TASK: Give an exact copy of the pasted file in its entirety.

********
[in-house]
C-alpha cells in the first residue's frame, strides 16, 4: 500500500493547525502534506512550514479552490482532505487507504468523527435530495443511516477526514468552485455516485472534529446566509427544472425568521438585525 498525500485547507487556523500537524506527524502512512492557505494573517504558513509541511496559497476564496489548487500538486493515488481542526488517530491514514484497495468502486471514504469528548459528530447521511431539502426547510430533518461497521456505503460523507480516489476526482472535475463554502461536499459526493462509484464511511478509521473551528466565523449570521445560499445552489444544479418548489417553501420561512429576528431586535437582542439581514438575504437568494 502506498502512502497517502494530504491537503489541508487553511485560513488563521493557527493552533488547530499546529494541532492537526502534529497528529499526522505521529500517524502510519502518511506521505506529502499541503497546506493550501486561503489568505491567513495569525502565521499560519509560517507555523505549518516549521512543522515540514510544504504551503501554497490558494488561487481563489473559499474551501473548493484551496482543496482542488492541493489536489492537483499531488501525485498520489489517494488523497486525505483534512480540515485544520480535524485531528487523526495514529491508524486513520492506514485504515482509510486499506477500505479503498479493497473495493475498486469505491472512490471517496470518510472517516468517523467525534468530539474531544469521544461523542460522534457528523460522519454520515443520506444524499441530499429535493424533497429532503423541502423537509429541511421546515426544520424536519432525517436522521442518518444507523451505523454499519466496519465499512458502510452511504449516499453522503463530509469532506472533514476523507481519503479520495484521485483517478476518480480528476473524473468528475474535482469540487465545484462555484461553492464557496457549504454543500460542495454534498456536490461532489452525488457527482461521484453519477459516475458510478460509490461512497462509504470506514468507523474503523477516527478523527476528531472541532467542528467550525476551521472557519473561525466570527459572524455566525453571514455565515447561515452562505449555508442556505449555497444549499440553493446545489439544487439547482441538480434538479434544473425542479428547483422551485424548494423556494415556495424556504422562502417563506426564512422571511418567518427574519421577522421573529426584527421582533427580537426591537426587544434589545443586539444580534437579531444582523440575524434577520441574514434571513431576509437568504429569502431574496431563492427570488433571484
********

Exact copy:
[in-house]
C-alpha cells in the first residue's frame, strides 16, 4: 500500500493547525502534506512550514479552490482532505487507504468523527435530495443511516477526514468552485455516485472534529446566509427544472425568521438585525 498525500485547507487556523500537524506527524502512512492557505494573517504558513509541511496559497476564496489548487500538486493515488481542526488517530491514514484497495468502486471514504469528548459528530447521511431539502426547510430533518461497521456505503460523507480516489476526482472535475463554502461536499459526493462509484464511511478509521473551528466565523449570521445560499445552489444544479418548489417553501420561512429576528431586535437582542439581514438575504437568494 502506498502512502497517502494530504491537503489541508487553511485560513488563521493557527493552533488547530499546529494541532492537526502534529497528529499526522505521529500517524502510519502518511506521505506529502499541503497546506493550501486561503489568505491567513495569525502565521499560519509560517507555523505549518516549521512543522515540514510544504504551503501554497490558494488561487481563489473559499474551501473548493484551496482543496482542488492541493489536489492537483499531488501525485498520489489517494488523497486525505483534512480540515485544520480535524485531528487523526495514529491508524486513520492506514485504515482509510486499506477500505479503498479493497473495493475498486469505491472512490471517496470518510472517516468517523467525534468530539474531544469521544461523542460522534457528523460522519454520515443520506444524499441530499429535493424533497429532503423541502423537509429541511421546515426544520424536519432525517436522521442518518444507523451505523454499519466496519465499512458502510452511504449516499453522503463530509469532506472533514476523507481519503479520495484521485483517478476518480480528476473524473468528475474535482469540487465545484462555484461553492464557496457549504454543500460542495454534498456536490461532489452525488457527482461521484453519477459516475458510478460509490461512497462509504470506514468507523474503523477516527478523527476528531472541532467542528467550525476551521472557519473561525466570527459572524455566525453571514455565515447561515452562505449555508442556505449555497444549499440553493446545489439544487439547482441538480434538479434544473425542479428547483422551485424548494423556494415556495424556504422562502417563506426564512422571511418567518427574519421577522421573529426584527421582533427580537426591537426587544434589545443586539444580534437579531444582523440575524434577520441574514434571513431576509437568504429569502431574496431563492427570488433571484